Altitudinal variation in ecological strategies across plant communities of different vegetation types
A.B. Novakovskiy, Yu.A. Dubrovskiy, E.E. Kulygina, S.V. Degteva
Section: Population ecology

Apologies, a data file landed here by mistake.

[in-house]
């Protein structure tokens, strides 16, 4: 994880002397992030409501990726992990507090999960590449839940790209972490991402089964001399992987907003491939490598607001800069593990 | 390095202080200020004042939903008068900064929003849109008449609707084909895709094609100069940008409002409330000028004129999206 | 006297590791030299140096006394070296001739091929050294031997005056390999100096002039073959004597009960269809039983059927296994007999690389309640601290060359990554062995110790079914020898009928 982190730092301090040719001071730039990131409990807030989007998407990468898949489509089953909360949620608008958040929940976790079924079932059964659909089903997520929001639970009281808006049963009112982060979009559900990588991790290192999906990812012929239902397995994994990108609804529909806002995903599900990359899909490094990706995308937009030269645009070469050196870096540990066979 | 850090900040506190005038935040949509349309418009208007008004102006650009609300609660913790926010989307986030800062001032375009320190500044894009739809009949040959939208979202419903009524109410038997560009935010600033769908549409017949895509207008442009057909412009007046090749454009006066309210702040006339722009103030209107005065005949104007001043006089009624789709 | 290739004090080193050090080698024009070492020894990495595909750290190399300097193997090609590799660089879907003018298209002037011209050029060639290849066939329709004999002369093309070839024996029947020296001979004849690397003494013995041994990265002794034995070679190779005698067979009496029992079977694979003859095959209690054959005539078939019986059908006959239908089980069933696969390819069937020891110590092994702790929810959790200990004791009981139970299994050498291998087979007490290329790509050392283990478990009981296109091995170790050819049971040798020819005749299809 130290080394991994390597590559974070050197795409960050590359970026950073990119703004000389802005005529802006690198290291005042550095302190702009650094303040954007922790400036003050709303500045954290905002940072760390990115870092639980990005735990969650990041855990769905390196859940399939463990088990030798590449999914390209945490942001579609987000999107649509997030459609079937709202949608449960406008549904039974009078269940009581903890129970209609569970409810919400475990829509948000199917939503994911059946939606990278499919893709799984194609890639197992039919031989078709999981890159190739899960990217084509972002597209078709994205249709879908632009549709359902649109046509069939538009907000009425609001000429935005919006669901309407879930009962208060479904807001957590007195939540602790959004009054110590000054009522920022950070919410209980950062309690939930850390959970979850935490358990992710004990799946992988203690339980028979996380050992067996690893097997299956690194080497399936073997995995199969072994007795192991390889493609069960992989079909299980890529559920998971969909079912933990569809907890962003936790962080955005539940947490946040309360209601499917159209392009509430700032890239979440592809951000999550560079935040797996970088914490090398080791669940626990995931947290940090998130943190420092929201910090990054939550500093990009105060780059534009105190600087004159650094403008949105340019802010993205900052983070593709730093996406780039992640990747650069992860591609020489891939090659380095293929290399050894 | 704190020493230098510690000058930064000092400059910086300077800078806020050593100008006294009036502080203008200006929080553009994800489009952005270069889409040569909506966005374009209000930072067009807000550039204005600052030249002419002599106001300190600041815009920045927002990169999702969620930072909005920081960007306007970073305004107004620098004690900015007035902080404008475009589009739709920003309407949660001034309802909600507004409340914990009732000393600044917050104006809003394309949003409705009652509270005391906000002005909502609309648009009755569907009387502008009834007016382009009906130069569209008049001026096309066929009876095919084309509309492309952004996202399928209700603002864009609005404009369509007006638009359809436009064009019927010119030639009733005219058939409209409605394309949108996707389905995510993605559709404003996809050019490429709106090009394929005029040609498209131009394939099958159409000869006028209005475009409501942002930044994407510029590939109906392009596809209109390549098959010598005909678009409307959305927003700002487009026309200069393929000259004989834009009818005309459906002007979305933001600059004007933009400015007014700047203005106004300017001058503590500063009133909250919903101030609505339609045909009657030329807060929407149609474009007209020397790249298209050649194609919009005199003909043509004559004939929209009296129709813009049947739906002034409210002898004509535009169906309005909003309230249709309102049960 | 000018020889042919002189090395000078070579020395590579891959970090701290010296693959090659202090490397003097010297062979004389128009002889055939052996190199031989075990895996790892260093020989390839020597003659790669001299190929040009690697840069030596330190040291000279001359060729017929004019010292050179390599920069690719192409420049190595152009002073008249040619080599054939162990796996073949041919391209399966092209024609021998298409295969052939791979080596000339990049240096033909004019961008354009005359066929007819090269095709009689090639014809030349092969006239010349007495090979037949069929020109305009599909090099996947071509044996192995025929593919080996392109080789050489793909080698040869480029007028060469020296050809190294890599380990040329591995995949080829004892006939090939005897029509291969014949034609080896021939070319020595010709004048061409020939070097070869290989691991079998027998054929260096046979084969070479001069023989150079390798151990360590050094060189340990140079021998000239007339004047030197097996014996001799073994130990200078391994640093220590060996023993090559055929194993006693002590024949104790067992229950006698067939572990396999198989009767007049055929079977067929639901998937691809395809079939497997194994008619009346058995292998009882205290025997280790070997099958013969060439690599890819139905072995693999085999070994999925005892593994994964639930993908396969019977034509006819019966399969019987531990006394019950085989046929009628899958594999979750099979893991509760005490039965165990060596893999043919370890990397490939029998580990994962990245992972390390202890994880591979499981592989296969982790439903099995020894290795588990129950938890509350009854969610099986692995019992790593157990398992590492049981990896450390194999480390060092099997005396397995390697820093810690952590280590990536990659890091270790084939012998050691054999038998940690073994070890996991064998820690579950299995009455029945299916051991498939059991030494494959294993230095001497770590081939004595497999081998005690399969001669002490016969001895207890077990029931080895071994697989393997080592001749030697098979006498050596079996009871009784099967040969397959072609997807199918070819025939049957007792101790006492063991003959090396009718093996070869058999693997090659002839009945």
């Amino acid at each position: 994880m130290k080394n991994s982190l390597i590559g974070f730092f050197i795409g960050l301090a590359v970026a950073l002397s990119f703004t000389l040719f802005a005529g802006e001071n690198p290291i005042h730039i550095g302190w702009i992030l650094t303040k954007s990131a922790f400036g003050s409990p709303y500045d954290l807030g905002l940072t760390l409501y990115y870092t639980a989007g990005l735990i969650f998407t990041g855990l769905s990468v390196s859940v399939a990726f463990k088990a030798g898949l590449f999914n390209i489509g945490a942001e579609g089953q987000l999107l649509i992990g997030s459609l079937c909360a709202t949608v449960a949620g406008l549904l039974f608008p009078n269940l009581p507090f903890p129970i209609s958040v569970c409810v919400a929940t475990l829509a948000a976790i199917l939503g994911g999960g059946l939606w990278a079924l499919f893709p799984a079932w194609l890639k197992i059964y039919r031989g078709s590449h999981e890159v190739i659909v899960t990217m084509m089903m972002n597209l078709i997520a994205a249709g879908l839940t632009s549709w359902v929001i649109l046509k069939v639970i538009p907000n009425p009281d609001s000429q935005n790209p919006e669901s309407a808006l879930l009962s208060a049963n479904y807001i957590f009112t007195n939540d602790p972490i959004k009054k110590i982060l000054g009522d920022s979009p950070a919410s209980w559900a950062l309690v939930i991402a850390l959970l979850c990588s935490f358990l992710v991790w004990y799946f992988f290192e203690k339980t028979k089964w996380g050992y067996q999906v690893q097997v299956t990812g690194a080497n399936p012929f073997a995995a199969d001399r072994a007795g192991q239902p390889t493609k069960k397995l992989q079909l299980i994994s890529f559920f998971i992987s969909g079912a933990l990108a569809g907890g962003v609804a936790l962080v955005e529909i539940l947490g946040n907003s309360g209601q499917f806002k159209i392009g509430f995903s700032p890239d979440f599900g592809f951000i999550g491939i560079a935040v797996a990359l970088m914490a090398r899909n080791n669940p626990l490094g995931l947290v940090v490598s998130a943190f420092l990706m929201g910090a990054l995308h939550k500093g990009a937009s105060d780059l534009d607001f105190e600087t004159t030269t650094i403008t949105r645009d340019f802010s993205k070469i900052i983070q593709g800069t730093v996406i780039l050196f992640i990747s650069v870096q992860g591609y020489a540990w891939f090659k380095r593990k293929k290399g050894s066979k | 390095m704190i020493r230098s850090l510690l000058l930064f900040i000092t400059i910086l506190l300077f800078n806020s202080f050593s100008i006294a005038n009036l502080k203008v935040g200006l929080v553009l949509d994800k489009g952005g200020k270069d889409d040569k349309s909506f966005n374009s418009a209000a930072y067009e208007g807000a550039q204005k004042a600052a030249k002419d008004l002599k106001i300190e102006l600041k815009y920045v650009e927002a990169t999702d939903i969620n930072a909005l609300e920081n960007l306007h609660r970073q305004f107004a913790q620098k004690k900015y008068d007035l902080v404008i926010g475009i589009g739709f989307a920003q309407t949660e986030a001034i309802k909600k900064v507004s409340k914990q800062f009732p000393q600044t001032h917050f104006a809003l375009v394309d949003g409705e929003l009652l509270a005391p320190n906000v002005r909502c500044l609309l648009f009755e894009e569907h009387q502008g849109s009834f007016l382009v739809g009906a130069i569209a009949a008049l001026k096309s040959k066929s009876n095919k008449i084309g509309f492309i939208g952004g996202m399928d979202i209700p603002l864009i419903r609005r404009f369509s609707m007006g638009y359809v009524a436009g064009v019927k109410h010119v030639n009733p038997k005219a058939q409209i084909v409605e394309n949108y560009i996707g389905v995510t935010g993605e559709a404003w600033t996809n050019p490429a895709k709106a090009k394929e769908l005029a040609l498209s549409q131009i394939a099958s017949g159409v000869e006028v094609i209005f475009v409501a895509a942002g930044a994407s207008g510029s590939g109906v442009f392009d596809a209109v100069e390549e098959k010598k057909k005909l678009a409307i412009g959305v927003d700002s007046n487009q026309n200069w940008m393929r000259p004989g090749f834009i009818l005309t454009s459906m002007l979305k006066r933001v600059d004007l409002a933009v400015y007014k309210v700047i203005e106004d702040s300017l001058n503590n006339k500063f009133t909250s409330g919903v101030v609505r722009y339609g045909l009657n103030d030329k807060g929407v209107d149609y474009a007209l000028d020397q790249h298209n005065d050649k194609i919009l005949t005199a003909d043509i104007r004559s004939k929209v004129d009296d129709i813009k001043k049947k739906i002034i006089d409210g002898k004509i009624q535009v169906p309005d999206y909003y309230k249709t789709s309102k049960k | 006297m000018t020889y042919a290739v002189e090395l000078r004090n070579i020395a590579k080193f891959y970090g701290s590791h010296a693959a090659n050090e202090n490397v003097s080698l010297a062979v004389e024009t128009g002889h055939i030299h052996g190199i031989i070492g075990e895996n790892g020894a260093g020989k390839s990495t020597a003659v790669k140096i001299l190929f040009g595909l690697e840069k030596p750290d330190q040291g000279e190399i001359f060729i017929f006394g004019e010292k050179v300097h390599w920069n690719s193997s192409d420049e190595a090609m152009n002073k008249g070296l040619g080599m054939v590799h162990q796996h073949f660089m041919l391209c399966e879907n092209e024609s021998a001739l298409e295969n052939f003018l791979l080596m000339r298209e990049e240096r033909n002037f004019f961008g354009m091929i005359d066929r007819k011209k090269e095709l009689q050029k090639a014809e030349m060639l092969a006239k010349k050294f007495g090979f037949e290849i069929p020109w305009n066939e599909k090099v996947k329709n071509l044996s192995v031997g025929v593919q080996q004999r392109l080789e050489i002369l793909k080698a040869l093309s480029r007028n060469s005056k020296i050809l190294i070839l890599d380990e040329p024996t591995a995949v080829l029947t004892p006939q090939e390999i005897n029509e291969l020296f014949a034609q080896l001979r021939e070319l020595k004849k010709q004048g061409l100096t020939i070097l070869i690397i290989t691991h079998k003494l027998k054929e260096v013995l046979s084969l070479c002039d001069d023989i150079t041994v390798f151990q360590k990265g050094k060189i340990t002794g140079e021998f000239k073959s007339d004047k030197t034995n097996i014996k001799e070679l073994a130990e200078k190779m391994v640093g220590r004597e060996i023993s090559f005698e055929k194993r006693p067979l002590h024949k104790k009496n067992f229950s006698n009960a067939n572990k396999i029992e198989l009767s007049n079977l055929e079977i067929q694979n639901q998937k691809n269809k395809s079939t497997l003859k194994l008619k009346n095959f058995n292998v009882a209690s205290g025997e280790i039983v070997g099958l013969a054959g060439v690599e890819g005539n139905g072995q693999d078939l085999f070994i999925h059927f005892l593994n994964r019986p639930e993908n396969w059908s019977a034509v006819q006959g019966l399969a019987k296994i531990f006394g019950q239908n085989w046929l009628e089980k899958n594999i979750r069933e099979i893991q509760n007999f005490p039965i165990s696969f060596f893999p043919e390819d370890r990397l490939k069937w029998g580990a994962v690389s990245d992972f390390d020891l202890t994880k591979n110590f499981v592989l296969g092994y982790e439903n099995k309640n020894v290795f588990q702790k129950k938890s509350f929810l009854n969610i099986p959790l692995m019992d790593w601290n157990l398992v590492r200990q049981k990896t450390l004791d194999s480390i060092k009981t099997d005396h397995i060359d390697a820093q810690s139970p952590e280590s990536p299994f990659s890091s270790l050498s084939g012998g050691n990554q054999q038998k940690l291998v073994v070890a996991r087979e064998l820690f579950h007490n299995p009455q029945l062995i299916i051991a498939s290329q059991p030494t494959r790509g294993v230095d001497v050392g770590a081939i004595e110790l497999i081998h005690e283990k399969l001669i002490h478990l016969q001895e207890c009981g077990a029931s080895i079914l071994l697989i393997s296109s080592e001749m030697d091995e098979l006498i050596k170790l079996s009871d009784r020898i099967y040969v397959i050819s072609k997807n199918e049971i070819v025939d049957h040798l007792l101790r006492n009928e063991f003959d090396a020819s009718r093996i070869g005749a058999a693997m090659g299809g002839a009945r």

Grime’s CSR (competition-stress-ruderality) theory has found widespread use in modern ecology for the analysis of vegetation worldwide. This study aimed to verify if vegetation behavior predicted by this theory coincided with field observations along a highly pronounced altitudinal gradient and to determine if this behavior is the same for different vegetation types. We studied the 275 plots of different vegetation types in the Northern and Subpolar Urals (Russia). Based on the community-weighted mean approach, we allocated the CSR status of each plot. Then, we used generalized additive models and linear modeling to find relationships between CSR statuses, vegetation types and altitude. The plant communities were characterized by a predominance of species with competitor (C) and stress-tolerant (S) strategies and a small share of ruderal (R) species. According to the decrease in the share of competitors and the increase of stress-tolerators, the vegetation types were ranked as follows: forest (С: 47, S: 44), meadow (С: 47, S: 37), bush (С: 44, S: 46), mire (С: 42, S: 49) and mountain tundra (С: 35, S: 58). The different vegetation types showed different responses to elevation changes in the CSR terms. Meadows, bushes and mountain tundra showed the most corresponding behavior with Grime’s CSR theory predictions: a significant decrease of the C scores and an increase of S component (4–5% for every 100 m increase in elevation). Finally, forests and mires did not show notable changes in the CSR status.